I'm not giving anything away when I say that the central question throughout the work is the narrator's involvement in the crime. It is, to me, the most significant element of the novel. This question arises in the first chapter:

"And yet there are times when I do hear certain things very distinctly: her body plunging through the undergrowth..."

"From time to time, though rarely, I actually hear her voice. It is faint, but persistent. Sometimes it comes in the form of a question: Why are you doing this to me?"

Elsewhere, he says that he can see her eyes raised to him in confusion and bewilderment.

And, it is clear that others, including Luke, his best friend of 30+ years, look at him suspiciously. Or, is that only his guilty conscience at work?

Throughout the work, I considered three possibilities: 1) he is guilty; 2) he is indirectly responsible; or 3) he has deluded himself into blaming himself for it. Cook skillfully encourages this by Ben's numerous, ambiguous reflections on past events that could support all three possibilities, and probably a fourth that I didn't see.

Breakheart Hill is not an action-oriented, page-turner. It moves deliberately, as the narrator slowly unveils the events that inexorably lead up to Breakheart Hill. It is not to be read in small portions--a page or two hastily in a few spare moments--but in large chunks, free from distractions.

Overall Rating: Highly recommended.


  1. I think I read this book about 7 or 8 years ago. I remember there was a twist ending that I didn't think was fair and so I couldn't really decide if I liked the book or not. It did hold my interest up to the end, though.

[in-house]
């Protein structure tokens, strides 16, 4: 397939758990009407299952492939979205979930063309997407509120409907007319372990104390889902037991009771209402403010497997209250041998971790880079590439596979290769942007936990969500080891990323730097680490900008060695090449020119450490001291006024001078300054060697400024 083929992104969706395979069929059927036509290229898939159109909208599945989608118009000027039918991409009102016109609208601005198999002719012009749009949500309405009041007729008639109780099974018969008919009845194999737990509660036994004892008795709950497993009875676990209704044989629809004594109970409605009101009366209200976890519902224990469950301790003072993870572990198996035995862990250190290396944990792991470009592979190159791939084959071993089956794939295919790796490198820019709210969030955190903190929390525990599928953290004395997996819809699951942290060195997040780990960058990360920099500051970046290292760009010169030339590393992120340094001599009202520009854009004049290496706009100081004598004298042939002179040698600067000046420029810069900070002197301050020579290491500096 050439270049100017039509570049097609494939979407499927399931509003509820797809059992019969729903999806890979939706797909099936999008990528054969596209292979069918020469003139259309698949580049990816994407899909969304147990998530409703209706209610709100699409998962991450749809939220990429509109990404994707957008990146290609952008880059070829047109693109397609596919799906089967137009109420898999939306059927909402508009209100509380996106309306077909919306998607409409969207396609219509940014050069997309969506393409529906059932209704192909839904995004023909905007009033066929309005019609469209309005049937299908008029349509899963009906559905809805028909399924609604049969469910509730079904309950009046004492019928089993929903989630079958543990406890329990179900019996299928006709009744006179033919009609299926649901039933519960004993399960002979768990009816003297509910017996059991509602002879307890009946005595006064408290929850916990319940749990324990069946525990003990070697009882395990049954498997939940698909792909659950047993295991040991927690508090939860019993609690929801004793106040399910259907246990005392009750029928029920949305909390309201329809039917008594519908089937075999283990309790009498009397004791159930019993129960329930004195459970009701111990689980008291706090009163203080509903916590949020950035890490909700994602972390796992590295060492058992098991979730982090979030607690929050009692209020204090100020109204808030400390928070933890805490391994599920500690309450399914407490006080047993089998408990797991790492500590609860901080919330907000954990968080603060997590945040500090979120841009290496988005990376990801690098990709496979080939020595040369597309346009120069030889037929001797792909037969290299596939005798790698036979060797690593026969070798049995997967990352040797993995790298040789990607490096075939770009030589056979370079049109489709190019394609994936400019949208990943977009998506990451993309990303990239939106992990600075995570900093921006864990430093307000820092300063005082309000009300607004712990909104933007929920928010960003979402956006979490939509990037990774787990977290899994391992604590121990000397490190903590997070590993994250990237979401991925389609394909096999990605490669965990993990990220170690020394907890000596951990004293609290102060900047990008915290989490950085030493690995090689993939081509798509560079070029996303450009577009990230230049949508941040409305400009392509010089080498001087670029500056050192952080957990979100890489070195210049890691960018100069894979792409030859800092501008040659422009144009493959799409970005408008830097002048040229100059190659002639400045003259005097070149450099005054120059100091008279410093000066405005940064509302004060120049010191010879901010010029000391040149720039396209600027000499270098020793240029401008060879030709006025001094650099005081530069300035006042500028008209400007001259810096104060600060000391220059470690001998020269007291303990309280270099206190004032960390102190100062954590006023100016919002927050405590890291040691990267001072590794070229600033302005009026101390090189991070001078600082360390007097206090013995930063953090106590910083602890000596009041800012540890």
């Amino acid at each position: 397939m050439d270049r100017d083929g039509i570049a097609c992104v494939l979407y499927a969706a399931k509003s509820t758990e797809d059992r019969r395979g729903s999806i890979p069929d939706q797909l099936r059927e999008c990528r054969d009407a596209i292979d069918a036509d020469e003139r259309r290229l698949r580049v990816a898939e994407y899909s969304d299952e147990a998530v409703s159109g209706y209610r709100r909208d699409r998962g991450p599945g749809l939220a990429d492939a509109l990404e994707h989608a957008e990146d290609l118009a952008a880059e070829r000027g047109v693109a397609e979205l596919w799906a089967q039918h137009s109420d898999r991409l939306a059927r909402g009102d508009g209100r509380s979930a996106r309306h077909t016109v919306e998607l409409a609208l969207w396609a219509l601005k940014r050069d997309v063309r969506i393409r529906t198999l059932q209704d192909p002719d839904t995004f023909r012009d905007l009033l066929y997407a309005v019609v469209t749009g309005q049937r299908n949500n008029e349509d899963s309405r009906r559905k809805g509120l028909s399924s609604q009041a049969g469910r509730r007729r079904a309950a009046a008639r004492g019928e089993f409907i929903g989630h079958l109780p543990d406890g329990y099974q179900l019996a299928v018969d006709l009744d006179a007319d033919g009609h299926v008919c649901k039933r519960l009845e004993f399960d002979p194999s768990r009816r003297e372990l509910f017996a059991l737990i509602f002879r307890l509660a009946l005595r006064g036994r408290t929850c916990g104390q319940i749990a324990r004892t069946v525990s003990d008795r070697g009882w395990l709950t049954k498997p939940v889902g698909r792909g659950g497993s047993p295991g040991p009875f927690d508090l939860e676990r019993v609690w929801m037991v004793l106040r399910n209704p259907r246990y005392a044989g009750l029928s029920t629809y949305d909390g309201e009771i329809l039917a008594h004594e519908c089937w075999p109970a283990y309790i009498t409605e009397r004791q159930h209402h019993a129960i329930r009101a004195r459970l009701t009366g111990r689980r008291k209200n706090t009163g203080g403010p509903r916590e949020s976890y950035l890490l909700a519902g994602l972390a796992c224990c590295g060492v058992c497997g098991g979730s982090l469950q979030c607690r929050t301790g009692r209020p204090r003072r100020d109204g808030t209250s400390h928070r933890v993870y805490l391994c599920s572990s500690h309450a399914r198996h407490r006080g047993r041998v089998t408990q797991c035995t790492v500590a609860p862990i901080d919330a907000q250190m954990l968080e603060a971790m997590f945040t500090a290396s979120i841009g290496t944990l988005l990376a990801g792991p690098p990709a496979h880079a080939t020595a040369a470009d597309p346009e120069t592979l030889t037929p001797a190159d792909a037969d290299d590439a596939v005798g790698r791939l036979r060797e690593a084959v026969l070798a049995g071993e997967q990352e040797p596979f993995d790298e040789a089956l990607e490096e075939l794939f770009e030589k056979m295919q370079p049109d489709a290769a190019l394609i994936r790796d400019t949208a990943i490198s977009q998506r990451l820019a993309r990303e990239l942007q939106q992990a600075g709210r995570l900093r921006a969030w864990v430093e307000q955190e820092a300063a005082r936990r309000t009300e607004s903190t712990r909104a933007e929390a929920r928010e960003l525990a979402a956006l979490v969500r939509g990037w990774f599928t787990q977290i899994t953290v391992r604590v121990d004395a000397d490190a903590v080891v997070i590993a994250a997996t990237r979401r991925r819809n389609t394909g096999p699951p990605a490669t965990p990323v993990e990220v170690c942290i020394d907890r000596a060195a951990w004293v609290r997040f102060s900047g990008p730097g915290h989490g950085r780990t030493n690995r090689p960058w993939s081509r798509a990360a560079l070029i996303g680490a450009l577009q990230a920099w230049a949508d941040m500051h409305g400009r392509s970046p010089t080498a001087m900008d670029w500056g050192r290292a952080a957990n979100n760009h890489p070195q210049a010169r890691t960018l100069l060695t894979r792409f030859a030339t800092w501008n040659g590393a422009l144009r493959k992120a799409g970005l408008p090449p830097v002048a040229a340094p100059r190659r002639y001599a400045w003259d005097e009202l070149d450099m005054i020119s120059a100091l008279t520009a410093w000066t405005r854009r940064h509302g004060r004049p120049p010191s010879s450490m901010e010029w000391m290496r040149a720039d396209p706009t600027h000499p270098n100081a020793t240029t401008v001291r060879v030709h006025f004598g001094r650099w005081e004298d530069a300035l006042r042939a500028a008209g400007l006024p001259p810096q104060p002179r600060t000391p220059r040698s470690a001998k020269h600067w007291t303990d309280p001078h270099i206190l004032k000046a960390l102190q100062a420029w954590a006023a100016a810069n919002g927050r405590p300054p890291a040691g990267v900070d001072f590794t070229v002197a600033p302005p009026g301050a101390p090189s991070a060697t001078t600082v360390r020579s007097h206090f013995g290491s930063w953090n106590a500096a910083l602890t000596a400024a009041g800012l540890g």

2. Cheryl,

    I'm trying to be careful here and not reveal too much about the ending.

    Are you referring to something about the crime itself or about the person who committed the crime?

    If you wish to continue this off-line, my email address is

  3. I, too, am trying not to ruin the ending for anyone thinking of reading it. It was a long time ago that I read it, so it's hard for me to discuss it with much detail anyway. What I was referring to was the crime itself, and the status of the female character in the end. I guess I didn't know if I liked being led to think one way about her, only to see it wasn't her condition at all in the end. ( How's that for being vague?) It made me want to reread the book to pick out any inconsistencies with the ending, but I never did. Maybe I should do that now?

  4. Cheryl,

    Ok, I understand.

    I thought it was completely unnecessary and really added nothing to the story. This was the only quarrel I had with the novel.

  5. I found this totally confusing. I have no idea who did it? Plus if Ben was so in love with her, and became a Doctor in the same area, did he really wait 30 years to go and see her in a vegative state being cared for at home by her Mother? In addition, his revelation that her father was black came out of nowhere and was seemingly at odds with his character. Or did he attack he. I like a mystery, but this was going too far Mr Cook! Confused?

  6. Anonymous,

    It's been five years since I read the novel, and I don't have my own copy. Unfortunately, I am unable at present to answer your questions. As soon as I can get a copy, I will take another look at it.